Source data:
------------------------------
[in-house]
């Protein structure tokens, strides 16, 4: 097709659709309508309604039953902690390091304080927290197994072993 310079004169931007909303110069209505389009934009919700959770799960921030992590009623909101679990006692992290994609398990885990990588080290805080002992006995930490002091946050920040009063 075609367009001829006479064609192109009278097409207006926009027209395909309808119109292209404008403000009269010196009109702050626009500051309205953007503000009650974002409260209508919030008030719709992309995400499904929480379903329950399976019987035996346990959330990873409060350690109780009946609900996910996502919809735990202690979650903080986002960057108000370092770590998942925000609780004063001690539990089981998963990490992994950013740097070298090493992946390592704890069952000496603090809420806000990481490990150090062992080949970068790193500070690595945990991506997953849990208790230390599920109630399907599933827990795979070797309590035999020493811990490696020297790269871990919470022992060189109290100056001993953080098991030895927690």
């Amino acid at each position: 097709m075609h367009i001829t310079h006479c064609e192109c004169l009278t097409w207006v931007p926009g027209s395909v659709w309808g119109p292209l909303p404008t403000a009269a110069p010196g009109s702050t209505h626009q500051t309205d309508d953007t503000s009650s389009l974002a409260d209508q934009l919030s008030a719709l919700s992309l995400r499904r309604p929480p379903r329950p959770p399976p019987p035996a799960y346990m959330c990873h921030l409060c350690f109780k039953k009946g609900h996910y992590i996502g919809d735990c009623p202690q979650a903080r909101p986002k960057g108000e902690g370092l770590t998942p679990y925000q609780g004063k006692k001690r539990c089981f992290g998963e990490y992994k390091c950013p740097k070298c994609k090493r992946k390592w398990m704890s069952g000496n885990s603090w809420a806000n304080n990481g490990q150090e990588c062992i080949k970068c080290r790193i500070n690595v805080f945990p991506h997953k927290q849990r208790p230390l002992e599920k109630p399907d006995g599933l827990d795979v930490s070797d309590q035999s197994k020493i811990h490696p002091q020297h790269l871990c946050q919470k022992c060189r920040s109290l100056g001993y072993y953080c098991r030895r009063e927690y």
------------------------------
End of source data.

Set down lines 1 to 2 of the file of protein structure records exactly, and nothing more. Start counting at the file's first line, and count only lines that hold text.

[in-house]
């Protein structure tokens, strides 16, 4: 097709659709309508309604039953902690390091304080927290197994072993 310079004169931007909303110069209505389009934009919700959770799960921030992590009623909101679990006692992290994609398990885990990588080290805080002992006995930490002091946050920040009063 075609367009001829006479064609192109009278097409207006926009027209395909309808119109292209404008403000009269010196009109702050626009500051309205953007503000009650974002409260209508919030008030719709992309995400499904929480379903329950399976019987035996346990959330990873409060350690109780009946609900996910996502919809735990202690979650903080986002960057108000370092770590998942925000609780004063001690539990089981998963990490992994950013740097070298090493992946390592704890069952000496603090809420806000990481490990150090062992080949970068790193500070690595945990991506997953849990208790230390599920109630399907599933827990795979070797309590035999020493811990490696020297790269871990919470022992060189109290100056001993953080098991030895927690």